Yep, Franks range up in Oxford. Frank and the crew came up with some really good scenarios. All of his scenarios were from concealment. Since NC was a Shall Issue state, and there was a significant military/LEO presence it was easy for them to come up with situations which were realistic, safe, and for the most part promoted good habits.

I've only shot one IPSC match. It wasn't even close to being tactical. IPSC seems to be the way to go if you want to shoot a lot of rounds real fast. Again, I only shot one match so I could be wrong. Then again I've seen some IDPA COF's that were a bit bizare.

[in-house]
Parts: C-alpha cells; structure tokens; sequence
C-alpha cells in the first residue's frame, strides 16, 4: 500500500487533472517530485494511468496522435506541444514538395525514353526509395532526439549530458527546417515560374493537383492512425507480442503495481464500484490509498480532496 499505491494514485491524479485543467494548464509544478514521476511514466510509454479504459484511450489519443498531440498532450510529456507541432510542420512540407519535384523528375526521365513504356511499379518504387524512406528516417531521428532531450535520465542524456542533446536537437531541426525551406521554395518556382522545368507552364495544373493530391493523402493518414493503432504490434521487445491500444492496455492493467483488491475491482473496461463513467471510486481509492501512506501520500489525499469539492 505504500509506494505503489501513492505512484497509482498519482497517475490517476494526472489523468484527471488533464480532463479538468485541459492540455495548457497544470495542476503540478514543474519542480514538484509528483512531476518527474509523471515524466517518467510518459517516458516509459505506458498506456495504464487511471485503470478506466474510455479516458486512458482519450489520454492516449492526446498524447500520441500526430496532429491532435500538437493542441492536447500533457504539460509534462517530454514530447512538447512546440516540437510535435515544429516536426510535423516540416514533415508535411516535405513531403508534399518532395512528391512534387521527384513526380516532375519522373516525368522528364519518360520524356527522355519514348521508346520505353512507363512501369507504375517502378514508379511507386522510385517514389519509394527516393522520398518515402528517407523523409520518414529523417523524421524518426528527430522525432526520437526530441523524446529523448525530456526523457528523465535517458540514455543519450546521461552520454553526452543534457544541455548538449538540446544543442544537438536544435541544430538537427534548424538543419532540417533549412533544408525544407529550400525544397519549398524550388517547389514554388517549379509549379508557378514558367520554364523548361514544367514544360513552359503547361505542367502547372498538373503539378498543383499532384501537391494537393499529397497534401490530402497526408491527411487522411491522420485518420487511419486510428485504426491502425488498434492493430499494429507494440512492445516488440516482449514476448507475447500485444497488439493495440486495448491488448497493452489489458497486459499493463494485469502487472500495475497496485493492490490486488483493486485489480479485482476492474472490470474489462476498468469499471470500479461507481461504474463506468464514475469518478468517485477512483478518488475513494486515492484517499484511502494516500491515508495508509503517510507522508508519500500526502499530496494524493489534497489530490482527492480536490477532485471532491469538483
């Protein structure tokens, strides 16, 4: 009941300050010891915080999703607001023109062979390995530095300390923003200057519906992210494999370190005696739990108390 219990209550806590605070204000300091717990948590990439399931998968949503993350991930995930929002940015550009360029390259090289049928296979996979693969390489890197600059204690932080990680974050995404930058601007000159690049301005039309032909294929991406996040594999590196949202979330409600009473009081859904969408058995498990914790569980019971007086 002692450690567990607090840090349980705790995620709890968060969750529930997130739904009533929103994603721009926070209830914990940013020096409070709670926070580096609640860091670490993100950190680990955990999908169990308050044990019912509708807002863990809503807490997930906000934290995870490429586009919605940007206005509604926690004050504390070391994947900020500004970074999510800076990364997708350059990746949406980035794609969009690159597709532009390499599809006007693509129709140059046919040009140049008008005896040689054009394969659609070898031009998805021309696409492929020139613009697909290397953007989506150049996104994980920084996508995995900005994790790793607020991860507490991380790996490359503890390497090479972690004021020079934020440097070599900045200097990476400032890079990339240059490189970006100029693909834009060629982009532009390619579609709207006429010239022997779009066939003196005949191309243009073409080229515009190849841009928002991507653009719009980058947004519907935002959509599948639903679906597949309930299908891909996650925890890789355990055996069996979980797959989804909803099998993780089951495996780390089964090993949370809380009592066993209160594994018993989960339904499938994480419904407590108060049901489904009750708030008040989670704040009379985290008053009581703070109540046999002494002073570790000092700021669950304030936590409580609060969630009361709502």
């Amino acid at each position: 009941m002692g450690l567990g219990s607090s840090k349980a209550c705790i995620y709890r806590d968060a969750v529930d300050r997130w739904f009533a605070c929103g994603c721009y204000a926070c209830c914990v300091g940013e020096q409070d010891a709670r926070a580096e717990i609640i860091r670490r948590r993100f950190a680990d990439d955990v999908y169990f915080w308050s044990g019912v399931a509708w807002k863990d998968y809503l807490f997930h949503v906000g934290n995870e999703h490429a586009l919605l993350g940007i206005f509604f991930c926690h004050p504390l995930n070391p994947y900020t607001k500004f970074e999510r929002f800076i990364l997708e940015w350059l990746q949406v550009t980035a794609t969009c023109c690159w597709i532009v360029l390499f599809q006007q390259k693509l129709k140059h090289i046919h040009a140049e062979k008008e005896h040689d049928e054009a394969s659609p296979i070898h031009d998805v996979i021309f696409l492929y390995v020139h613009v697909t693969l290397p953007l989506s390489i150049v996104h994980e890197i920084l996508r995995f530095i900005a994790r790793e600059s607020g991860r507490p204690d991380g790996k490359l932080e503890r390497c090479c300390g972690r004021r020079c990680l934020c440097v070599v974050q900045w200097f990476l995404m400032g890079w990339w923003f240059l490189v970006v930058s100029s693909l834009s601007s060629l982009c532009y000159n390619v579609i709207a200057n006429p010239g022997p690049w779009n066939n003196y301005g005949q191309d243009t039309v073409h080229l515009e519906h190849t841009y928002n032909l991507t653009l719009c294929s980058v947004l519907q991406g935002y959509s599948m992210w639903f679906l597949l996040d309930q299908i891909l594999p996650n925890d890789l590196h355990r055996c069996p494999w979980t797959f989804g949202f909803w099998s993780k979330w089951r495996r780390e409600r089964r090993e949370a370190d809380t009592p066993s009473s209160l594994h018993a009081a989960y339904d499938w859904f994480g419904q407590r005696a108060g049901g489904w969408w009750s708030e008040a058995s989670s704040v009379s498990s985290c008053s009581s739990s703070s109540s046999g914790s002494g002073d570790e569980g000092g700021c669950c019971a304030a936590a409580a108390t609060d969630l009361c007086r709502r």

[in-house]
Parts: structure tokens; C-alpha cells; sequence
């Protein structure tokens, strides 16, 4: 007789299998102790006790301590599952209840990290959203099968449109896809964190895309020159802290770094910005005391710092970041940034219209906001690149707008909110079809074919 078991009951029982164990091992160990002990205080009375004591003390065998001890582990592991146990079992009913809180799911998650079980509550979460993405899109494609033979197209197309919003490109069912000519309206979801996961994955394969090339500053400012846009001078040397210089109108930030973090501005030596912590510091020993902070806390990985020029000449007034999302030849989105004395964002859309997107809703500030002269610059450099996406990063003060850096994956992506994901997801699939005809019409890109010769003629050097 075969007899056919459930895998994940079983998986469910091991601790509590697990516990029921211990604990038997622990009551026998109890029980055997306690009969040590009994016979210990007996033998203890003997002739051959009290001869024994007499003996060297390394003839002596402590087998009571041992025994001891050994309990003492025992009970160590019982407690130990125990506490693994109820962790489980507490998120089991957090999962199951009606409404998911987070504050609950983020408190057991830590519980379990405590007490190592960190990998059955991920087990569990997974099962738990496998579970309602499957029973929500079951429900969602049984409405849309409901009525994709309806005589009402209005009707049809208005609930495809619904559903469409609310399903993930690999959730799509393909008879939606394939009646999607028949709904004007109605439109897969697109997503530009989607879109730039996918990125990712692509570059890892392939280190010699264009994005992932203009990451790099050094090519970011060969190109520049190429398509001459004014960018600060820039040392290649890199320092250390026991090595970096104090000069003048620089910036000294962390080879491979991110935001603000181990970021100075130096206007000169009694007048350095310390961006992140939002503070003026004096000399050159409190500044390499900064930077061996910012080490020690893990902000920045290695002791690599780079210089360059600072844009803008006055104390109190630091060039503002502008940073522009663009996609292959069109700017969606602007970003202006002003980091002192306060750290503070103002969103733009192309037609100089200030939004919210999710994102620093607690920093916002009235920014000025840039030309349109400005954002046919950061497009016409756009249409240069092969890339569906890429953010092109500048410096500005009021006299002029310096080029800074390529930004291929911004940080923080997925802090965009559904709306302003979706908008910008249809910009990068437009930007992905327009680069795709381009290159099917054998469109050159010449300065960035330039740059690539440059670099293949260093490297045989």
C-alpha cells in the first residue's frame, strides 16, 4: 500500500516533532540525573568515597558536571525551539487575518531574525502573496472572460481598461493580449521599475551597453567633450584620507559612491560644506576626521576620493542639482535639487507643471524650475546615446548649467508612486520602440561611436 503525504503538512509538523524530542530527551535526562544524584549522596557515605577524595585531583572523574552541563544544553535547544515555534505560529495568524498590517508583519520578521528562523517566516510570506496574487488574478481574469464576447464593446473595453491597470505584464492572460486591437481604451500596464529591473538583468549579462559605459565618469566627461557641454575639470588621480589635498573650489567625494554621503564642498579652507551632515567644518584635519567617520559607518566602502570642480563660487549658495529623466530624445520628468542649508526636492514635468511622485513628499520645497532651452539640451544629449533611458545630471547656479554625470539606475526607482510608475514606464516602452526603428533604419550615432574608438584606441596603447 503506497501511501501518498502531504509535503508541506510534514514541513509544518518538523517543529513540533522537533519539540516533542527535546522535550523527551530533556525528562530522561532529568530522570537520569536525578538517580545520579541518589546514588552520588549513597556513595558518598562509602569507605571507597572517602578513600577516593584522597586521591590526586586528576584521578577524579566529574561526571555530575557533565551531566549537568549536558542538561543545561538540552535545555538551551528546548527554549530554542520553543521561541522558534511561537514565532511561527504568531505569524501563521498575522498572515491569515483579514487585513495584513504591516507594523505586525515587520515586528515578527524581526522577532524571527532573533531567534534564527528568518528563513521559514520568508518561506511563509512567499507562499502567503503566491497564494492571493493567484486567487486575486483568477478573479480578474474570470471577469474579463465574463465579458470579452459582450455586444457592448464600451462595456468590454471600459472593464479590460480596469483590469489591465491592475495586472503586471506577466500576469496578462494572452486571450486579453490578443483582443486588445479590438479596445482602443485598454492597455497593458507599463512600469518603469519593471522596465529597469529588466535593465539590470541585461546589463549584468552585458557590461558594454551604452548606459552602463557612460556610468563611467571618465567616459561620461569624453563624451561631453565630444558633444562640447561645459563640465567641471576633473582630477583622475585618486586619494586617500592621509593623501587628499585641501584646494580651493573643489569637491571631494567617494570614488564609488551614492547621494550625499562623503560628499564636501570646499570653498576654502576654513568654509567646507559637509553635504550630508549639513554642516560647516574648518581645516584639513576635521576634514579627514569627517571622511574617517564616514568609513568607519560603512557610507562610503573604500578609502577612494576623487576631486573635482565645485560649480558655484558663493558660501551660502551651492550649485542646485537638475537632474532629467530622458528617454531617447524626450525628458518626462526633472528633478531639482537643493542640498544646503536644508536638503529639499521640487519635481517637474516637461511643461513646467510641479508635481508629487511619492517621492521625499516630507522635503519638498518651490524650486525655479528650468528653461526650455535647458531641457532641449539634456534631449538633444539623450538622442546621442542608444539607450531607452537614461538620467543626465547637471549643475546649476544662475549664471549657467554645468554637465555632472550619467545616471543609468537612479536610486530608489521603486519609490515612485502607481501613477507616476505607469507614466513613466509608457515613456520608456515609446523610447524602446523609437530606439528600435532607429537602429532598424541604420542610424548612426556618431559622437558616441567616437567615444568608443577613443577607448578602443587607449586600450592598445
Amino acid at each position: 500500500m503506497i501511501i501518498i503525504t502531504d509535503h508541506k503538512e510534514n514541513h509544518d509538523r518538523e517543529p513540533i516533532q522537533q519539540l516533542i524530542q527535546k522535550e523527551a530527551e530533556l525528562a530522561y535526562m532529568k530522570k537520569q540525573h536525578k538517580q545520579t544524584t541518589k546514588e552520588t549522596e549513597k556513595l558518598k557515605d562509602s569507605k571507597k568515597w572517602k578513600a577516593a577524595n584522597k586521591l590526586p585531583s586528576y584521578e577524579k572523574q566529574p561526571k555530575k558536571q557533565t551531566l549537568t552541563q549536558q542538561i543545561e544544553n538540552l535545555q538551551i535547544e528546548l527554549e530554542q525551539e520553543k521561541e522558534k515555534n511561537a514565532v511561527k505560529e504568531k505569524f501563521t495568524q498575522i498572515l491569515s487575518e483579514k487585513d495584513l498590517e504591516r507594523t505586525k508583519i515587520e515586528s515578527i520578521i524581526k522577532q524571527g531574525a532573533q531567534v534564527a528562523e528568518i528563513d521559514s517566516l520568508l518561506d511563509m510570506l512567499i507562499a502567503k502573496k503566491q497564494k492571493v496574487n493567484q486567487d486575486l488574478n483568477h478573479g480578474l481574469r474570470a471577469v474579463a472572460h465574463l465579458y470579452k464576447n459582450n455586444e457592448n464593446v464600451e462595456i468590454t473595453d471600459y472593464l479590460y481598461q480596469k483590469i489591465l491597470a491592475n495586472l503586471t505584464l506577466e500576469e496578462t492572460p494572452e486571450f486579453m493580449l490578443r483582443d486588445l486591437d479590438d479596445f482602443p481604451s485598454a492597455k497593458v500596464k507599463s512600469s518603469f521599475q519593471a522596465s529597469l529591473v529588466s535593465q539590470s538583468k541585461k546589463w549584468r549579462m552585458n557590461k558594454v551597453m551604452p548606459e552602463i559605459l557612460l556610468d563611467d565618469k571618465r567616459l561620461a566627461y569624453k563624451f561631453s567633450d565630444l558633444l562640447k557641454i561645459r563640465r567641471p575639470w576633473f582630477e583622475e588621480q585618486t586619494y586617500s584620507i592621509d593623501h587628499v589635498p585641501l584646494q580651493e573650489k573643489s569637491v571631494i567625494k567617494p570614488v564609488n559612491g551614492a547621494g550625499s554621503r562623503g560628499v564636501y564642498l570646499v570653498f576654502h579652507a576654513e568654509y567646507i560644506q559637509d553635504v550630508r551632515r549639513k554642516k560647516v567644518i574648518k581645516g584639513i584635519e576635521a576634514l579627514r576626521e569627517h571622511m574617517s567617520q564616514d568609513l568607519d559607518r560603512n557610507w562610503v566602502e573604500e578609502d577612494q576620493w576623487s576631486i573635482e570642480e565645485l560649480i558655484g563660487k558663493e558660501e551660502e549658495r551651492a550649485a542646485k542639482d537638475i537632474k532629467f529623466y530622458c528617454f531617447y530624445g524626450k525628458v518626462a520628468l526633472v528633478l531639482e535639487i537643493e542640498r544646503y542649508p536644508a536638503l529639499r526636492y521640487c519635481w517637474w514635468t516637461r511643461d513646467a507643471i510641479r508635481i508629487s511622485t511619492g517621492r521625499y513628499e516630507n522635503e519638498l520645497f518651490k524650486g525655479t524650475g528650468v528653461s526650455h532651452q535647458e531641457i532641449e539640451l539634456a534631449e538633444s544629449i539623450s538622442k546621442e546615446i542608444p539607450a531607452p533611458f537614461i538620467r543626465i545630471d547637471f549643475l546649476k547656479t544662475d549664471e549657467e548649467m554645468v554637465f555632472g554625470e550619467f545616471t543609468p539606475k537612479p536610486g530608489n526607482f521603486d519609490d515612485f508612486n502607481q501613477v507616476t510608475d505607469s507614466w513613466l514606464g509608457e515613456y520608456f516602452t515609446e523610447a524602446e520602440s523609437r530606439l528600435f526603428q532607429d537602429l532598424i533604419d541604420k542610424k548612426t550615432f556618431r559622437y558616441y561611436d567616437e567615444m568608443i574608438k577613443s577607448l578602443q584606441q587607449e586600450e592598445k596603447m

Both are a game, or sport. Fun, competative, and spending time with people that have the same interests.

Maybe we should come up with another shooting sport, Highspeed Hollywood Scenario Shooting Society (HHSSS). You can only use guns movie stars have used in the last 10 years, carry as much ammo as they do, make impossible shots, and walk away like it happens every day. Good tactics, reloads, and equipment optional.

We shoot for fun, lets enjoy it.

Dagwood